Practicing daily mindfulness can improve managing anxiety and stress. Check out this article for 6 mindfulness exercises you can try today.
Journal & Draw
Journaling is a fantastic way for us to think through overwhelming thoughts. Simply use a blank sheet of paper or a Word document and write down your thoughts. Be completely unfiltered. Allow yourself to fully think through and process your stress, fears, worries, and anxiety. It’s satisfying to let out your thoughts, and outside of counseling, journaling is a great way to do that.
Drawing can also be a great way to think through something. You don’t have to be an artist. Just giving your mind the space to explore thoughts and feelings by putting them on paper is healing. The art doesn’t have to make sense. It doesn’t have to mean anything. You can even through it away after if you want to. The point of art, and journaling, is to give yourself the space to fully process your thoughts. We usually don’t give ourselves the time for that. Try that during this pandemic and see if it helps.
Focus on Positive Self-Talk Statements
We constantly make comments to ourselves about the world around us. We usually say positive or negative things about how we are acting or thinking. How we think can have a direct link to how we feel.
Positive self-talk is thinking about the positive truths about a situation rather than focusing on the negatives.
Here are some examples of positive self-talk statements regarding this pandemic.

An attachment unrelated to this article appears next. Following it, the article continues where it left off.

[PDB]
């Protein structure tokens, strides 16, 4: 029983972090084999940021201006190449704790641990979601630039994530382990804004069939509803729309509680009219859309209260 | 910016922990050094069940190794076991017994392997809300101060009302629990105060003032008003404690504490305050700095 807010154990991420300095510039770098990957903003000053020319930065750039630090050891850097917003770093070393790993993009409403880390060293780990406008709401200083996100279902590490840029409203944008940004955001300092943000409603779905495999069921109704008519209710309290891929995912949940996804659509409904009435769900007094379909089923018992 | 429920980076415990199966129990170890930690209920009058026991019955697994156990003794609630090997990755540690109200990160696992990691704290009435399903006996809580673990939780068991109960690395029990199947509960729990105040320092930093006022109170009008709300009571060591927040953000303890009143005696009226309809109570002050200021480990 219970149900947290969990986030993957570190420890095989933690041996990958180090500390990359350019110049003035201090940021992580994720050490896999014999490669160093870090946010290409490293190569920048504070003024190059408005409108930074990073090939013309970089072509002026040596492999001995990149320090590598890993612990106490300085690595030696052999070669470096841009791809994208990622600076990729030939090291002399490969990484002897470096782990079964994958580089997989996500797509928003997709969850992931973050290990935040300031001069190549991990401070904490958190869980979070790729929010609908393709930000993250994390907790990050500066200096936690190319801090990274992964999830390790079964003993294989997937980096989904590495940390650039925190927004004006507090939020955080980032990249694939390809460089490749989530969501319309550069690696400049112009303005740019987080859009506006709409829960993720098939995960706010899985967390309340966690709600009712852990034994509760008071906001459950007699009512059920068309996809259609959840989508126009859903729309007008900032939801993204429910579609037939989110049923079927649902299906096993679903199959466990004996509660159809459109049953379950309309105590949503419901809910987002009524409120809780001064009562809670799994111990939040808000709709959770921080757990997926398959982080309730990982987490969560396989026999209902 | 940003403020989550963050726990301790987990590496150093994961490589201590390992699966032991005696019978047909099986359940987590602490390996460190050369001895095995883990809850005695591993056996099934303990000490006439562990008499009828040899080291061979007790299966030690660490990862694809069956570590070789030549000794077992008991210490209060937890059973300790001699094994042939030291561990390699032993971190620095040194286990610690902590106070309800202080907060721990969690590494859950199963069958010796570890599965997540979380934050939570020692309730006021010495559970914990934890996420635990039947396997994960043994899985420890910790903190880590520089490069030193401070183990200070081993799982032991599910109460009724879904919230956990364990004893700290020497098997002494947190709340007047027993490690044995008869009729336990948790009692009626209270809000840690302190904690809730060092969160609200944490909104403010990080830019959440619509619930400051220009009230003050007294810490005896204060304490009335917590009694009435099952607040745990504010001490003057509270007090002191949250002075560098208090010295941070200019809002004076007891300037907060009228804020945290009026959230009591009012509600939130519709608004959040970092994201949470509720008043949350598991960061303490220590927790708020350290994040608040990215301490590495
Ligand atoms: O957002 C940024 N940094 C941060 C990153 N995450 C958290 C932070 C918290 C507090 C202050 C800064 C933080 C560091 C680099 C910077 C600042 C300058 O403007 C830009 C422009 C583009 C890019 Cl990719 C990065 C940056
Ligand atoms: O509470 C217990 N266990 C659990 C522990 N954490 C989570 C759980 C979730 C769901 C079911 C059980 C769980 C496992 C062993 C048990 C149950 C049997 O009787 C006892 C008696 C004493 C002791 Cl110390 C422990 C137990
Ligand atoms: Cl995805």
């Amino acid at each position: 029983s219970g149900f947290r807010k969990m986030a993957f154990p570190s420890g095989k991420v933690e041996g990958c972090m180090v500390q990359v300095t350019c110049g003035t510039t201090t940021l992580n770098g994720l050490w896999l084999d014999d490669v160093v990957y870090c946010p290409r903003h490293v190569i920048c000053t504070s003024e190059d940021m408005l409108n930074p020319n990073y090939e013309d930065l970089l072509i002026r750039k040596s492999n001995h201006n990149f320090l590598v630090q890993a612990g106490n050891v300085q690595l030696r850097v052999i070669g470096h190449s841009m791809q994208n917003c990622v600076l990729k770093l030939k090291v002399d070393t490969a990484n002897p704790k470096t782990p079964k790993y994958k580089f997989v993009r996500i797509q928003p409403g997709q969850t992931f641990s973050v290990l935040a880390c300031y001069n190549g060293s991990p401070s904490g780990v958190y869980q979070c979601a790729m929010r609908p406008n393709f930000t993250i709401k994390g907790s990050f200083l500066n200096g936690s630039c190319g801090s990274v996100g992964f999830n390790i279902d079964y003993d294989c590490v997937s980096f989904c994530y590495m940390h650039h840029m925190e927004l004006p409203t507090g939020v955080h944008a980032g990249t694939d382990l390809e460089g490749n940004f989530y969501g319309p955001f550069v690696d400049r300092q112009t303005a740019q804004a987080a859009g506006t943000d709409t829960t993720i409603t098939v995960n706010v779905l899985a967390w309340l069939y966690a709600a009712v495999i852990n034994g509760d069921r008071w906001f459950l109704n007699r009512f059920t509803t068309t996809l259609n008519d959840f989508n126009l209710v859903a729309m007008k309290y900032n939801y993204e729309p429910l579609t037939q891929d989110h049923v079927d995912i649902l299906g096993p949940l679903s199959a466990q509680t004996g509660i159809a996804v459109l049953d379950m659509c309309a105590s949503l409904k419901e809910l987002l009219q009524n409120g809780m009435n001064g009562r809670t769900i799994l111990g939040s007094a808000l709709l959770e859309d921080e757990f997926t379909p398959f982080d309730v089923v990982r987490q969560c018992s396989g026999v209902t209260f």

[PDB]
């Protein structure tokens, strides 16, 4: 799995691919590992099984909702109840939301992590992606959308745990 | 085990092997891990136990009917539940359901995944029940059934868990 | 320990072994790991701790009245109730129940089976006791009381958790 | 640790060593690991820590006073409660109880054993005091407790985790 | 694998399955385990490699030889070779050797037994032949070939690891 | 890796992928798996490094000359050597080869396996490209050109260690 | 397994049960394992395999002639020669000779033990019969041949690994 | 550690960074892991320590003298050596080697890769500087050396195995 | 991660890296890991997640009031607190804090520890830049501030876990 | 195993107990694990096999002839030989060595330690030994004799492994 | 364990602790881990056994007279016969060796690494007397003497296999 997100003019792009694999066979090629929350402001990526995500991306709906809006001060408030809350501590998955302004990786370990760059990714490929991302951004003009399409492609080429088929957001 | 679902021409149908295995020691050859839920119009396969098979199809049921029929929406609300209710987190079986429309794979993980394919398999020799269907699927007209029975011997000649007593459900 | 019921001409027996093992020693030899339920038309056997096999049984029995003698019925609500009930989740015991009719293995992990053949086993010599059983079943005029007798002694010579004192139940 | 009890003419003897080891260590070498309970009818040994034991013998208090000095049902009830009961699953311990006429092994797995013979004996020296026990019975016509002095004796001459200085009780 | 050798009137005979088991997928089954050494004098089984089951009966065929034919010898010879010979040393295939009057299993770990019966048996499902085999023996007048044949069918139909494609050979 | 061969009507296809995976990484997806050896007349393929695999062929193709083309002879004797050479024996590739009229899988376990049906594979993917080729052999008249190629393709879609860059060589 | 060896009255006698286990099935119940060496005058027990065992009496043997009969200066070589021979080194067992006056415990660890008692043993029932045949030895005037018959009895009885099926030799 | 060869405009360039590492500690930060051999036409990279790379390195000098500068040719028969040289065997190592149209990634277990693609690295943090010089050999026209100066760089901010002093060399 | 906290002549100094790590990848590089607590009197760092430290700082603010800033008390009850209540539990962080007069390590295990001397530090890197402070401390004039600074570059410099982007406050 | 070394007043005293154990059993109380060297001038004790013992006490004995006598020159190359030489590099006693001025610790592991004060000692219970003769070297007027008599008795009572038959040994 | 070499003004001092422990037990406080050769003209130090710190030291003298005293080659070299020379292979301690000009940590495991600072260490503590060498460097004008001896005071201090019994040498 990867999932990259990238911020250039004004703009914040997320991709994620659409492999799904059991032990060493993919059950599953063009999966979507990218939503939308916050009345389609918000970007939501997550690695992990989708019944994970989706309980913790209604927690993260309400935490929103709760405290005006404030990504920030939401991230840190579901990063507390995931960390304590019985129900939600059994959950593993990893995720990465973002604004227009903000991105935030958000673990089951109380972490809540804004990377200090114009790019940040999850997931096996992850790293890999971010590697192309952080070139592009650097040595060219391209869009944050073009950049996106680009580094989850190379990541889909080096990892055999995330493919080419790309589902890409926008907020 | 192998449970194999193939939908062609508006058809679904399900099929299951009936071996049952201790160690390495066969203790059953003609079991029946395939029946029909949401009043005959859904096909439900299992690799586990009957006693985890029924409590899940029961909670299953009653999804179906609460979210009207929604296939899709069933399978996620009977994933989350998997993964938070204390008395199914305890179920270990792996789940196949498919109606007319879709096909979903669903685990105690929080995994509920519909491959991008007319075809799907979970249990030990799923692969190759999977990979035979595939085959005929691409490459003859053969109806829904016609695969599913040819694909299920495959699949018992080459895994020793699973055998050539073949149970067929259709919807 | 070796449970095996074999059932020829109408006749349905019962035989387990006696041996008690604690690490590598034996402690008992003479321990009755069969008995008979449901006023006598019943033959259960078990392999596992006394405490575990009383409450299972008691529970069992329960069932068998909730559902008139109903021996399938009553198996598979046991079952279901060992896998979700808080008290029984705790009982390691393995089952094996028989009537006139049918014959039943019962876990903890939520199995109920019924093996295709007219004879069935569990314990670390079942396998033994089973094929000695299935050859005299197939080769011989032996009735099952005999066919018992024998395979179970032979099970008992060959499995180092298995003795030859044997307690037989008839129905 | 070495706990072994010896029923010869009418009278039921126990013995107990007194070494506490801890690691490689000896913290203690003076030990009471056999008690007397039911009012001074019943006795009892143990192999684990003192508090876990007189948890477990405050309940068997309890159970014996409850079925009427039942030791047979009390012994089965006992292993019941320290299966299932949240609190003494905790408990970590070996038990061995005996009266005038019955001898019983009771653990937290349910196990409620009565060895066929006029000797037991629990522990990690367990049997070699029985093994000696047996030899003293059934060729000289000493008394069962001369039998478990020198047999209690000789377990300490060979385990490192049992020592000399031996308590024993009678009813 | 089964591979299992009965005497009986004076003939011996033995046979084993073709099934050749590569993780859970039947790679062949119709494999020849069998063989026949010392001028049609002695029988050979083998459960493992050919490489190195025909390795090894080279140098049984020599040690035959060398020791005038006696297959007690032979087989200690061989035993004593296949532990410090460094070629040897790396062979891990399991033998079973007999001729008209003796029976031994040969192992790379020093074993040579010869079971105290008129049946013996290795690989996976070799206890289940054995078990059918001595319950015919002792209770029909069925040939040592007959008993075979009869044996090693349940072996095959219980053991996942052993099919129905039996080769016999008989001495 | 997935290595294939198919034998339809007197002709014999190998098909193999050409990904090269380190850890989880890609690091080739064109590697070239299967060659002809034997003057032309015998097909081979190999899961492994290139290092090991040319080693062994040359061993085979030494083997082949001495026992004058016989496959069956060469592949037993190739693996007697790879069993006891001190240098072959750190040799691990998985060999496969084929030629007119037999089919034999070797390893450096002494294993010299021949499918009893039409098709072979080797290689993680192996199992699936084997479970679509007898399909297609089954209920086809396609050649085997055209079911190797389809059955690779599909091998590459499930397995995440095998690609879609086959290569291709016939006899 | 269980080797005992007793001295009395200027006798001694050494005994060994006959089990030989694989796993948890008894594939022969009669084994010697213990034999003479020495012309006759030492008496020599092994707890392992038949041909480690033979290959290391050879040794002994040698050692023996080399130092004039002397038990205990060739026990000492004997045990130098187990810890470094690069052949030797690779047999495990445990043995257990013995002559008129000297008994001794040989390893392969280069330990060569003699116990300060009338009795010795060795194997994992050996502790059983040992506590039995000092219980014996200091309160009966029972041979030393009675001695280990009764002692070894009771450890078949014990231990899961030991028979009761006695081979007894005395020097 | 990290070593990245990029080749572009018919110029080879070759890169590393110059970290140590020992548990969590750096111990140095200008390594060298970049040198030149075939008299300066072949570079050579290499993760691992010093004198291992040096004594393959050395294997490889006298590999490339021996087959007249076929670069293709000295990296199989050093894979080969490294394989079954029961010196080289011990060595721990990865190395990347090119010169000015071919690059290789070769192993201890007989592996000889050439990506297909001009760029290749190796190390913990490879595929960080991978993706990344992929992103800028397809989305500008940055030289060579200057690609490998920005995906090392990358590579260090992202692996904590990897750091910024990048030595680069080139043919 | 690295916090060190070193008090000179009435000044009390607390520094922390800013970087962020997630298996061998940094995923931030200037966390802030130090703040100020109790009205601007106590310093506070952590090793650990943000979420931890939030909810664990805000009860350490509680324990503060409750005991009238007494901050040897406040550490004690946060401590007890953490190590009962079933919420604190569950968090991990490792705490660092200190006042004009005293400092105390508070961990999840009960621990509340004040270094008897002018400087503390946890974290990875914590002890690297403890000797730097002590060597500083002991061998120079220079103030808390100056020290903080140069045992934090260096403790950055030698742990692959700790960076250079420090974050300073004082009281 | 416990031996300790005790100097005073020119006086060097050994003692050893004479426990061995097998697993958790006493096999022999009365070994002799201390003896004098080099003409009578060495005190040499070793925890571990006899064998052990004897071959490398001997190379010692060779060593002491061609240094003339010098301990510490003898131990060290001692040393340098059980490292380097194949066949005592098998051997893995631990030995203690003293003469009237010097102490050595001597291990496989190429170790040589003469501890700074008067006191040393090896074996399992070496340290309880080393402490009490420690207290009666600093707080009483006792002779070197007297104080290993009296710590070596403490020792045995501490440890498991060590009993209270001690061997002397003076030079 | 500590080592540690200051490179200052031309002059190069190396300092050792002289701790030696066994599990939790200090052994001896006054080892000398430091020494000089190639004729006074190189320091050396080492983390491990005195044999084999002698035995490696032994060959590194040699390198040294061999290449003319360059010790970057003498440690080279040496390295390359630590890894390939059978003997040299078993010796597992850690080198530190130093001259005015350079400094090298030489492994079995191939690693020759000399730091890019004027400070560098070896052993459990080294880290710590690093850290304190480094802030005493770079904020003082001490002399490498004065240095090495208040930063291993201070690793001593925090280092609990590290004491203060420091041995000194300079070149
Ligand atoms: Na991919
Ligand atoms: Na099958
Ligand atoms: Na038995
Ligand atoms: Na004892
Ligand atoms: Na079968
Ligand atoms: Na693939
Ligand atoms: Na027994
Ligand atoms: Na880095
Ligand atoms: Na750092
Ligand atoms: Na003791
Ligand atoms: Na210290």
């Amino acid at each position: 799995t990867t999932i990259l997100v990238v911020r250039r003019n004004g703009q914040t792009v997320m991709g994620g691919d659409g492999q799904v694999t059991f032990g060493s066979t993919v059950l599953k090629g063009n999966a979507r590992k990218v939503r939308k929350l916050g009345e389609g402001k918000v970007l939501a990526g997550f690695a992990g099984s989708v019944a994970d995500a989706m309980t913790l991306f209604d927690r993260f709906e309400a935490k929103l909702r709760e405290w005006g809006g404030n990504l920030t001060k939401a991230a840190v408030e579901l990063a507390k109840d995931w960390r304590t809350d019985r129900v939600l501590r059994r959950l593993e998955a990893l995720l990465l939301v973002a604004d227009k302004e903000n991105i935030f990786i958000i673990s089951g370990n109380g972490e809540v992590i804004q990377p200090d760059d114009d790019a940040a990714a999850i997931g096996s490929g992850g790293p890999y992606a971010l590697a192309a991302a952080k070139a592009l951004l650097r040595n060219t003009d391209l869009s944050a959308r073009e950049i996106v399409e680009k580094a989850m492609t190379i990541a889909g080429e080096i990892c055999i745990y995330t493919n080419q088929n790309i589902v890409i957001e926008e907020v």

“Although money is tight, my family and I have food and shelter.”
“I can’t control what this pandemic does, but I can control how I respond to it.”
“It’s unfair for my kids to be isolated from their school and friends. However, I can use this time to learn more about their academics, interests, and strengthen our relationship.”
“I might get laid off. But I have valuable skills and will be able to find work in the future.”
“Based on what I know about my family and myself, we are strong and resilient. We will get through this.”
We might not believe these positives to be true. You might not believe you are strong and resilient. The more you focus on the positive outcome, the more you will believe them, the more they will happen. Then they will become true.
It can be difficult to implement positive self-talk statements in times like these. Sometimes it seems like there are no positives. But the more you practice, the better you will get at positive self-talk statements.
Improve Diet & Exercise
Our mental health is connected with our physical health. Giving our body healthy, nutritious foods helps improve energy and helps to cope with depression. It’s easy to veg-out on a bag of Doritos, but try an apple instead. What we put in our bodies is what we will get out. If we put crap in our bodies, we will feel like crap.
Consistent exercise can help manage blood sugar levels, blood pressure, weight, cognitive skills, and stress. Although we can’t go to a gym these days, we can do other things to get our heart rate up. There are many exercises you can do at home. Running or riding a bicycle are great work-outs and they get you outside, which gives you a boost in Vitamin D!
Even if it’s out of the ordinary for you, take at least 30 minutes out of your day to do some exercise. It’s natural to feel discouraged if it’s not part of your normal routine.
It’s a great way to manage anxiety, depression, and stress.
This pandemic is absolutely crazy. Use these techniques to help improve your mental health. They are proven to help. If you want additional support managing anxiety, stress, and depression, call me to set up a counseling appointment. 214-433-2721